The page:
PARK CITY, Utah — ‘Theater Camp,’ which premiered at the Sundance Film Festival Saturday, is reminiscent of another comedy that debuted here years ago: ‘Wet Hot American Summer.’
No one’s raging around town with heroin this time – too bad – but what both sleepaway films have in common is that they’re more about the counselors than the kids.
In co-directors Molly Gordon and Nick Lieberman’s sweet, wacky, and hilariously funny indie mockumentary—admittedly best suited for people who know who Mr. Mistoffelees is—we ask each of the workers: what are those adults doing there ? As in Clue, everyone has an eccentric motivation.
Running time: 94 minutes. Not yet rated.
Troy (Jimmy Tatro), a TikTok financial bro, was forced to take over the legendary performing arts camp called Ardirond-ACTS because his mother Joan (Amy Sedaris) died after a flashbulb incident at “Bye Bye Birdie.”
Acting teacher Amos (Ben Platt) and music theory director Rebecca-Diane (Gordon) were campers themselves for 11 years and have been advisors — and smothering best friends — for a decade. Amos is incredibly hard on the kids while Rebecca-Diane is obsessed with herself. The thirty-something yearns to be a professional actor, but doesn’t do anything about it. Amos proudly describes himself as “a performer who’s a full-time acting teacher.”
Meanwhile, the introverted Glenn (Noah Galvin, who turns whispers into meals) is the stressed-out technical director, occasionally offering an insightful glimpse of theatrical flair.
And Janet (Ayo Edebiri) just needed a job, so she lied that she was trained in stage fighting and accents and knows next to nothing about theater.
Adirondack-ACTS is something of a crappy stagedoor manor in the Catskills, and they’ve put on three shows in a matter of weeks: Damn Yankees, Cats (immersive!), The Crucible Jr., and an original musical named “Joan Still” that honors the life story of the comatose owner.
Half of the film is devoted to the classes and rehearsals for “Joan Still” – Nathan Lee Graham and Owen Thiele lead the way as choreographers and costume designers, respectively – and the other half concerns the upcoming foreclosure of the camp and the efforts of the more posh Camp Lakeside on their country to buy and demolish the place. Patti Harrison plays the sneaky, flirtatious Lakeside hedge fund executive who tries to woo the formidable Troy.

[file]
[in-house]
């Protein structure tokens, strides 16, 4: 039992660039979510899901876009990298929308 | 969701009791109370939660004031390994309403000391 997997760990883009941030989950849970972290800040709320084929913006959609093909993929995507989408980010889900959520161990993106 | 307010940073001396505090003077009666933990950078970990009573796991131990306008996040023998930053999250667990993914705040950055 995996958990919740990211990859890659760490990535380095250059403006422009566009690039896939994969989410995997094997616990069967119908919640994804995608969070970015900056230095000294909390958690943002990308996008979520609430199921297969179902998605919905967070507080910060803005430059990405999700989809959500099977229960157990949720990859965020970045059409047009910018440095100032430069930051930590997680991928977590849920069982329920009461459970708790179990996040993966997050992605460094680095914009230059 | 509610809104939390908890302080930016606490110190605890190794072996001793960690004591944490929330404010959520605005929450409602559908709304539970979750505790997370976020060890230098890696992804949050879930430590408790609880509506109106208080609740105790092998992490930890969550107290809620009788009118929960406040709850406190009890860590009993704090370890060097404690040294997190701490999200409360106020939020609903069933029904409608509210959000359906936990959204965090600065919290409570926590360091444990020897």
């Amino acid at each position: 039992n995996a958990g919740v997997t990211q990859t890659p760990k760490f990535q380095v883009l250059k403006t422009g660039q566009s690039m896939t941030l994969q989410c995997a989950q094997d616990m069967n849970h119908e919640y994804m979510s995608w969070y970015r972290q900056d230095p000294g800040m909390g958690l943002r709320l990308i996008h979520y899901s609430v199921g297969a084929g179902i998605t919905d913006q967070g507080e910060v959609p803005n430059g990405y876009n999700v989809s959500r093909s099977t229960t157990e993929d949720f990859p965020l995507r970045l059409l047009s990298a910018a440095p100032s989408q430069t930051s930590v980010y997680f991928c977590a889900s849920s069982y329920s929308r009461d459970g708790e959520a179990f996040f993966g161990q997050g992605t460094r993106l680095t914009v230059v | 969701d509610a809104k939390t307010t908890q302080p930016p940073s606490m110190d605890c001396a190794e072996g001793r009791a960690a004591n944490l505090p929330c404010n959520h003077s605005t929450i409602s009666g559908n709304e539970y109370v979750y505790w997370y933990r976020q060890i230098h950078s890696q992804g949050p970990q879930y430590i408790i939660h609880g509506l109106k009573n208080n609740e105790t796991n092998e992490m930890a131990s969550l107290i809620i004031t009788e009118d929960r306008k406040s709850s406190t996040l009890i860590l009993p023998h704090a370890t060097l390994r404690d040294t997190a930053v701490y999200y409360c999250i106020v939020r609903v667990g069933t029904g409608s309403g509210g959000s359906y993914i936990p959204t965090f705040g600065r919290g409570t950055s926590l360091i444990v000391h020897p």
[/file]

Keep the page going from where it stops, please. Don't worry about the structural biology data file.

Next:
However, the plot is secondary. Unlike the suspense of Christopher Guest’s Waiting For Guffman mockumentary that inspired Theater Camp, Is Guffman Coming?, this comedy hovers squarely between small moments and big jokes.
Gordon is particularly hilarious as some sort of villainous hippie who demands professionalism and also goes into questionably real trances to channel the dead.
Her anger at a little actress who secretly pretends to cry with a “tear wand” during a scene has the fiery anger of Medea.
Platts Amos is a bit of an idiot but gets a laugh. And I’ve heard rumors that the theater industry has an idiot or six.
Troy comes off as a shallow character at first, but Tatros has a nice, candid moment listening to a song from “June Still” that adds layers to the guy, bruh.
And this ragtag cast of campers — all great budding comedians — show off their Broadway skills in a satisfying grand finale that really works because the song montage is not only silly but pretty catchy.
“Theater Camp” is a film that is very much made – and much appreciated – by people who understand these bizarre, “Brigadoon”-esque summer camps where artistic kids are both open-hearted and openly ruthless. The characters aren’t stereotyped or clichéd, but frighteningly recognizable. I know far too many Rebecca Dianes.
Broadway fans, “Theater Camp” is sure to be coming to a streaming service near you soon.
https://nypost.com/2023/01/22/sundance-review-theater-camp-is-a-gem-for-broadway-geeks/ Theater Camp is a gem for Broadway geeks